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DTH operators face transponder shortage

ISRO blocking access to foreign satellite operators

A shortage of Ku-band transponder capacity is looming large on the horizon for direct-to-home service providers. With the number of TV channels going up, and many standard definition channels getting converted into HD, DTH players have to juggle with regional and national channels to retain their subscriber base.

As of now, there are over 800 satellite channels in India. Recently, the Government mandated cable operators to raise their head-end capacity to accommodate 500 channels. But, DTH operators have capacity to take on hardly 350 channels. This prevents them from carrying many regional channels, which is important to retain their subscriber base, particularly in rural markets.

At present, DTH players have anywhere between 12 and15 transponders each (except Dish TV, which acquired six transponders a year-and-a-half ago to take its total to 18). While the best of compression technology can squeeze in 25 channels to a transponder, service providers who use MPEG 3 (compression format) can get far less.

As of now, DTH players need at least 10 transponders additionally each to accommodate the spate of new channels, says Mr Harit Nagpal, President, DTH Operators Association of India. Besides, to take on one HD channel, it would require a bandwidth of three standard definition channels, he says.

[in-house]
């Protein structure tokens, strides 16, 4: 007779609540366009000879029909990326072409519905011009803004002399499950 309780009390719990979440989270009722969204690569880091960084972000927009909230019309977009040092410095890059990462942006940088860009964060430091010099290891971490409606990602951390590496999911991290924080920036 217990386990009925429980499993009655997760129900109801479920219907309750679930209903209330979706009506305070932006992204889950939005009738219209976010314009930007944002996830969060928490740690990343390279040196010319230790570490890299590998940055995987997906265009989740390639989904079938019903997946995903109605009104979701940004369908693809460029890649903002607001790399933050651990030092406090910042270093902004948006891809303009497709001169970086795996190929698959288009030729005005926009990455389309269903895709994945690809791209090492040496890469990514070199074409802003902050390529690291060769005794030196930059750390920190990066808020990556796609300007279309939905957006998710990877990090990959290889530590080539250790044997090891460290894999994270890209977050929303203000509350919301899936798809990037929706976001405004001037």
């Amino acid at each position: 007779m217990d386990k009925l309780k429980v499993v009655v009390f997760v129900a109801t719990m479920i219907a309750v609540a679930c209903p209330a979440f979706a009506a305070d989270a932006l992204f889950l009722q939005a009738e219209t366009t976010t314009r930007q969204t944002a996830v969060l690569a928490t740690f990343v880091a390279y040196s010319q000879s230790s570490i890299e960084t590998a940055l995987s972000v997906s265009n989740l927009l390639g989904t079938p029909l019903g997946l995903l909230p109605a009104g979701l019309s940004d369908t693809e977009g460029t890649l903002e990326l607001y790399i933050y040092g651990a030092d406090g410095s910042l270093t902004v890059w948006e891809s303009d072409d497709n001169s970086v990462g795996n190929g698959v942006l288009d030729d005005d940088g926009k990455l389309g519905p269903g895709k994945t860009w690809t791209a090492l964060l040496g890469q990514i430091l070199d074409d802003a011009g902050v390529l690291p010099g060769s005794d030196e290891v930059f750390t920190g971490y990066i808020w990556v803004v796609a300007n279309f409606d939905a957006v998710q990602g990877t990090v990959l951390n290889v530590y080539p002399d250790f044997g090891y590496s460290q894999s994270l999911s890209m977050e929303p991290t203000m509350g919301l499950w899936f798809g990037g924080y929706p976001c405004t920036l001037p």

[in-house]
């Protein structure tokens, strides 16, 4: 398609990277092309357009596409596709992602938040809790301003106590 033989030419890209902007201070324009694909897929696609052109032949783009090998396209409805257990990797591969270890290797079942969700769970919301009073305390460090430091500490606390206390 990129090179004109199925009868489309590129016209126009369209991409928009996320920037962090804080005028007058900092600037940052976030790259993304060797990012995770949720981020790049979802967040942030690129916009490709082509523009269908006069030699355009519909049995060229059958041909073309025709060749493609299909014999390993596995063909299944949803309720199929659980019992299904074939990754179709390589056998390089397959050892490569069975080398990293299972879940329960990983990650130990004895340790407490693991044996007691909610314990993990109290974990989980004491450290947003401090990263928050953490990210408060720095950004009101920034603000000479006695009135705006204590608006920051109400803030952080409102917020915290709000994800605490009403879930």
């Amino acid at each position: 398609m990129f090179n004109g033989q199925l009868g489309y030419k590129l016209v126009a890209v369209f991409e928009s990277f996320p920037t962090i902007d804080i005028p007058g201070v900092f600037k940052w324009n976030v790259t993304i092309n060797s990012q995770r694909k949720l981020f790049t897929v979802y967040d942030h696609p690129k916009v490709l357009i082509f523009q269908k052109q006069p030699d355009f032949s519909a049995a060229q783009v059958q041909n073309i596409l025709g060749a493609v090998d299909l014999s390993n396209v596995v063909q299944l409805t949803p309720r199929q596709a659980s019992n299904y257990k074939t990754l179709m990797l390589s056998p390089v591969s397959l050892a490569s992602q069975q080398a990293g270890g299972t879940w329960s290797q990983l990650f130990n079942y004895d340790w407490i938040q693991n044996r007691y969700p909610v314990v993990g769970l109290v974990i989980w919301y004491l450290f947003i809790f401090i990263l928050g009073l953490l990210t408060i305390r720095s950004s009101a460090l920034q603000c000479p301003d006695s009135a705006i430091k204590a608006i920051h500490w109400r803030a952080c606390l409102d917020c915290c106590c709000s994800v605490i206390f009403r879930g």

But, these players cannot have capacities on two different satellites, as dish alignment would be a problem.

According to Mr Nagpal, ISRO does not have the transponder capacity to lend, and besides does not allow DTH players to hire capacities from foreign satellite operators "who are ready to offer required capacity, even with back-up facility".

Though DTH players placed their request for additional transponder capacity with ISRO, "there is no sign of any development on this count". The policy document says 'while operations from Indian soil may be allowed with both Indian and foreign satellites, proposals envisaging use of Indian satellites will be accorded preferential treatment'. "When it nowhere says it is mandatory to hire capacity from Indian satellites, why are we not allowed to hire from foreign operators," asks Mr Nagpal.

From the Hindu Business Line

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